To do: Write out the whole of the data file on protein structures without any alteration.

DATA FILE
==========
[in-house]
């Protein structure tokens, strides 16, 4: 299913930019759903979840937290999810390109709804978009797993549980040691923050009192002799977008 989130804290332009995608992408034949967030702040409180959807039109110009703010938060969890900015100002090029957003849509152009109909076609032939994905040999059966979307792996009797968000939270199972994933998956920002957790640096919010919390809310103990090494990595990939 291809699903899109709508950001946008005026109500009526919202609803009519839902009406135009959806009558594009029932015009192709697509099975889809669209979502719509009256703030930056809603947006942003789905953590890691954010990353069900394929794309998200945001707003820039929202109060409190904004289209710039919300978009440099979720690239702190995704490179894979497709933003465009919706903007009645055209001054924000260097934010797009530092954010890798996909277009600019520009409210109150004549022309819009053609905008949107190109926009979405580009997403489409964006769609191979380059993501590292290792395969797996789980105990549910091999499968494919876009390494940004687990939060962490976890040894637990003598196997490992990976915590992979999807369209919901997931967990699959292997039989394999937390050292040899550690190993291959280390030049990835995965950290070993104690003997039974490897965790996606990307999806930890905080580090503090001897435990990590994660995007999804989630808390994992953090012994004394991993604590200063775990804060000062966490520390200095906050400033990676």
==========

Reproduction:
[in-house]
């Protein structure tokens, strides 16, 4: 299913930019759903979840937290999810390109709804978009797993549980040691923050009192002799977008 989130804290332009995608992408034949967030702040409180959807039109110009703010938060969890900015100002090029957003849509152009109909076609032939994905040999059966979307792996009797968000939270199972994933998956920002957790640096919010919390809310103990090494990595990939 291809699903899109709508950001946008005026109500009526919202609803009519839902009406135009959806009558594009029932015009192709697509099975889809669209979502719509009256703030930056809603947006942003789905953590890691954010990353069900394929794309998200945001707003820039929202109060409190904004289209710039919300978009440099979720690239702190995704490179894979497709933003465009919706903007009645055209001054924000260097934010797009530092954010890798996909277009600019520009409210109150004549022309819009053609905008949107190109926009979405580009997403489409964006769609191979380059993501590292290792395969797996789980105990549910091999499968494919876009390494940004687990939060962490976890040894637990003598196997490992990976915590992979999807369209919901997931967990699959292997039989394999937390050292040899550690190993291959280390030049990835995965950290070993104690003997039974490897965790996606990307999806930890905080580090503090001897435990990590994660995007999804989630808390994992953090012994004394991993604590200063775990804060000062966490520390200095906050400033990676």